Nicotine binds with cholinergic receptors in the brain. With repeated exposure to nicotine, the number of receptors increases and the receptors also become desensitized to the chemical. As a result, the nicotine user needs progressively more nicotine to achieve the same effects. This condition, known as nicotine tolerance, is a component of nicotine dependence. The only way to lower nicotine tolerance is to reduce the amount of nicotine consumed. There are several methods for reducing and stopping nicotine intake. However, some methods may trigger nicotine withdrawal--the other component of nicotine dependence.
Stopping your nicotine consumption, also known as going "cold turkey," allows your body to reset itself and reduce its tolerance to nicotine. The number of cholinergic receptors drops and the remaining receptors become more sensitive. This process is difficult and there is an increased risk of relapse due to nicotine withdrawal. Withdrawal symptoms include depression, irritability and anxiety as well as restlessness and insomnia.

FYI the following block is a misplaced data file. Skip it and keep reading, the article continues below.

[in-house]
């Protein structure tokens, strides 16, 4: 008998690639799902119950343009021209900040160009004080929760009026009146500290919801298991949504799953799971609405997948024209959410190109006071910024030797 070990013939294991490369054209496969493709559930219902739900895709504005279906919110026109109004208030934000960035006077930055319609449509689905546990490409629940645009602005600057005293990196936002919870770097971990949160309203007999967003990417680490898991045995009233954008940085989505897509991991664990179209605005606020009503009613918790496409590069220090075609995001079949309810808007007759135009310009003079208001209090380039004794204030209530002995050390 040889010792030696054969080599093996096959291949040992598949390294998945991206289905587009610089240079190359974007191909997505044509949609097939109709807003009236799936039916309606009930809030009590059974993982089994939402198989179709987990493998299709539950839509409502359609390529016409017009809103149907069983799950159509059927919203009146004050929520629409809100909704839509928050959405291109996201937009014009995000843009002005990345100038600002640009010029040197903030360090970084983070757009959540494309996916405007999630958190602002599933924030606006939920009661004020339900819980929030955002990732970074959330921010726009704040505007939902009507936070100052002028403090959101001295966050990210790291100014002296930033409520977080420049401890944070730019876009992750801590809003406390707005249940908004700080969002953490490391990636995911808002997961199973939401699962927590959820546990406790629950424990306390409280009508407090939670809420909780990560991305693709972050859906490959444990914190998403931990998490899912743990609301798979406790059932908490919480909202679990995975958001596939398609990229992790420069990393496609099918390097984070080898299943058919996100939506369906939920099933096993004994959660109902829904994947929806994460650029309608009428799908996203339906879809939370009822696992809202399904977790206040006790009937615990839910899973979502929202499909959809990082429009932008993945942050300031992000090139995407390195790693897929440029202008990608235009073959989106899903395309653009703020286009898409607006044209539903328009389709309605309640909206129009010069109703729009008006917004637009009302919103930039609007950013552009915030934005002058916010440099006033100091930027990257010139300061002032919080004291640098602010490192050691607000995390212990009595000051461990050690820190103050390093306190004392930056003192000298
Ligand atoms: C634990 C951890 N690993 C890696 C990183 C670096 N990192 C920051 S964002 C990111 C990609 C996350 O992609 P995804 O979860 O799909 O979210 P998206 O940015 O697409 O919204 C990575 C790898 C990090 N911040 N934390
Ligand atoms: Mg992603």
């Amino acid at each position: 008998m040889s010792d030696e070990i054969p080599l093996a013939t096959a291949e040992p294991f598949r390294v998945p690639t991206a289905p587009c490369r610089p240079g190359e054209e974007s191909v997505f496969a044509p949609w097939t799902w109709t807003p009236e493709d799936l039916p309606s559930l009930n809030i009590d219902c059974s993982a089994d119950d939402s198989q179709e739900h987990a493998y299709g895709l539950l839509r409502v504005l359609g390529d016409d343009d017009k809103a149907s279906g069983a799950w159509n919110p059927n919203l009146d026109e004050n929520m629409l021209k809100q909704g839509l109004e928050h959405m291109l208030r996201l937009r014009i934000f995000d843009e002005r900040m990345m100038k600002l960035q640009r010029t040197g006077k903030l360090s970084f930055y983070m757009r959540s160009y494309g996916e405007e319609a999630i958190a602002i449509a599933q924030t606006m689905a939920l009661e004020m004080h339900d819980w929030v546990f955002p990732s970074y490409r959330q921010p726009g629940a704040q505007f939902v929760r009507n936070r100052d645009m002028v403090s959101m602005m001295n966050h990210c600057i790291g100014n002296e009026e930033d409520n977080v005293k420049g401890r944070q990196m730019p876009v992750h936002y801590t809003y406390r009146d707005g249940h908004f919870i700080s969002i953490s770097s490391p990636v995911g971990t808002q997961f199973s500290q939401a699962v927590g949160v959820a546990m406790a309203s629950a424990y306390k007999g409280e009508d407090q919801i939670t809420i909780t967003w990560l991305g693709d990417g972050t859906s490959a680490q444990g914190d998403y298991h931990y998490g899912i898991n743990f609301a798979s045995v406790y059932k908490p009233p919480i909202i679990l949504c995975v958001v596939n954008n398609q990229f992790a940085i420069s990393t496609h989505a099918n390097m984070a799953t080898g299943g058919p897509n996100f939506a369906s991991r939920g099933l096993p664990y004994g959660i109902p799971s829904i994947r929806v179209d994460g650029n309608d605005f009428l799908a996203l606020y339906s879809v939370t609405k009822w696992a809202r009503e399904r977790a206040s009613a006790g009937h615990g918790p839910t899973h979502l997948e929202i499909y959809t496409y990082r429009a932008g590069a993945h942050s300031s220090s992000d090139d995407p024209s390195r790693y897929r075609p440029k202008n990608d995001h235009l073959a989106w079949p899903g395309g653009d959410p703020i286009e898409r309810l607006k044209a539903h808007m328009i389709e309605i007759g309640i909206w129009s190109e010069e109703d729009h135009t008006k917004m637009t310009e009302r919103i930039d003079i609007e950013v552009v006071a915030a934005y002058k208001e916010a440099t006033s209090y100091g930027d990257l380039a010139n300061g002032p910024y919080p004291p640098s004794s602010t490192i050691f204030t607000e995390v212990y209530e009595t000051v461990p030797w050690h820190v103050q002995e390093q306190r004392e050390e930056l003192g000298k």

Nicotine Replacement Therapy
As the name suggests, with replacement therapy, the person substitutes her normal nicotine with another, such as a patch or gum. Nicotine replacement provides the body with progressively lower amounts of nicotine while addressing the withdrawal symptoms that normally accompany the "cold turkey" method. Over time, the body resets as it adjusts to lower amounts of nicotine.
Drugs like bupropion, also known as Zyban, and varenicline reduce the urge to smoke by preventing nicotine from binding with the cholinergic receptors in the brain. A person may continue to use nicotine but, over time, he uses progressively less and experiences fewer withdrawal symptoms. As the level of nicotine consumption drops, so does his nicotine tolerance.